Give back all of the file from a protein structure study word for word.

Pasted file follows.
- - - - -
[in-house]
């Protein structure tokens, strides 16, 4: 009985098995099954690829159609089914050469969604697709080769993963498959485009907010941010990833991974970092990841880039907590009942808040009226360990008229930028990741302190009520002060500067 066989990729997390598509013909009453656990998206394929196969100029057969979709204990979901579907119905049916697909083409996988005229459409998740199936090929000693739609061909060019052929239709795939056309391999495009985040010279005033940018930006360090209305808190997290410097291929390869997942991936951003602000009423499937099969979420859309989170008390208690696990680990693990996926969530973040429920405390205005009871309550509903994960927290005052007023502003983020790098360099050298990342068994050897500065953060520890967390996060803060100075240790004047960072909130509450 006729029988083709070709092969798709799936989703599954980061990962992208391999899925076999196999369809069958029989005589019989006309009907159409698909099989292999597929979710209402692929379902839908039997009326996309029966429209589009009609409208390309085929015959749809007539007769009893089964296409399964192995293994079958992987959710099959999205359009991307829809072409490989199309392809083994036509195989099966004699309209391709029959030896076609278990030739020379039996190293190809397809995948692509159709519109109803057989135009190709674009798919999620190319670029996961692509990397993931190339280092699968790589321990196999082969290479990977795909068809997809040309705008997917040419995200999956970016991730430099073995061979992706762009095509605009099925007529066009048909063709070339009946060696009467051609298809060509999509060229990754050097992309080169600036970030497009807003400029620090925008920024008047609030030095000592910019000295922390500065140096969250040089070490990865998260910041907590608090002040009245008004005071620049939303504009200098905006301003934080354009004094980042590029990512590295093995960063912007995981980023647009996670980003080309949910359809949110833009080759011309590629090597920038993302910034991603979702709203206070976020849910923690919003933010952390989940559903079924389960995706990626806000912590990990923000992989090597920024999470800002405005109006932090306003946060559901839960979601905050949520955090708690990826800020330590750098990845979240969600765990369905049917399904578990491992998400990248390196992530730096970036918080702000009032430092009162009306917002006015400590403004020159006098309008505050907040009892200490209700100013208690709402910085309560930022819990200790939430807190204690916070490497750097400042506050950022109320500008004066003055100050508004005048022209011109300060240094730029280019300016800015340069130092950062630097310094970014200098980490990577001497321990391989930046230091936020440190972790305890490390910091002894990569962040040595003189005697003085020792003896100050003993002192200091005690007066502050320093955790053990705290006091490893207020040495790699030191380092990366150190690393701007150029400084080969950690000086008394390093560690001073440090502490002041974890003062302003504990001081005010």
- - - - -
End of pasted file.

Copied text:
[in-house]
């Protein structure tokens, strides 16, 4: 009985098995099954690829159609089914050469969604697709080769993963498959485009907010941010990833991974970092990841880039907590009942808040009226360990008229930028990741302190009520002060500067 066989990729997390598509013909009453656990998206394929196969100029057969979709204990979901579907119905049916697909083409996988005229459409998740199936090929000693739609061909060019052929239709795939056309391999495009985040010279005033940018930006360090209305808190997290410097291929390869997942991936951003602000009423499937099969979420859309989170008390208690696990680990693990996926969530973040429920405390205005009871309550509903994960927290005052007023502003983020790098360099050298990342068994050897500065953060520890967390996060803060100075240790004047960072909130509450 006729029988083709070709092969798709799936989703599954980061990962992208391999899925076999196999369809069958029989005589019989006309009907159409698909099989292999597929979710209402692929379902839908039997009326996309029966429209589009009609409208390309085929015959749809007539007769009893089964296409399964192995293994079958992987959710099959999205359009991307829809072409490989199309392809083994036509195989099966004699309209391709029959030896076609278990030739020379039996190293190809397809995948692509159709519109109803057989135009190709674009798919999620190319670029996961692509990397993931190339280092699968790589321990196999082969290479990977795909068809997809040309705008997917040419995200999956970016991730430099073995061979992706762009095509605009099925007529066009048909063709070339009946060696009467051609298809060509999509060229990754050097992309080169600036970030497009807003400029620090925008920024008047609030030095000592910019000295922390500065140096969250040089070490990865998260910041907590608090002040009245008004005071620049939303504009200098905006301003934080354009004094980042590029990512590295093995960063912007995981980023647009996670980003080309949910359809949110833009080759011309590629090597920038993302910034991603979702709203206070976020849910923690919003933010952390989940559903079924389960995706990626806000912590990990923000992989090597920024999470800002405005109006932090306003946060559901839960979601905050949520955090708690990826800020330590750098990845979240969600765990369905049917399904578990491992998400990248390196992530730096970036918080702000009032430092009162009306917002006015400590403004020159006098309008505050907040009892200490209700100013208690709402910085309560930022819990200790939430807190204690916070490497750097400042506050950022109320500008004066003055100050508004005048022209011109300060240094730029280019300016800015340069130092950062630097310094970014200098980490990577001497321990391989930046230091936020440190972790305890490390910091002894990569962040040595003189005697003085020792003896100050003993002192200091005690007066502050320093955790053990705290006091490893207020040495790699030191380092990366150190690393701007150029400084080969950690000086008394390093560690001073440090502490002041974890003062302003504990001081005010």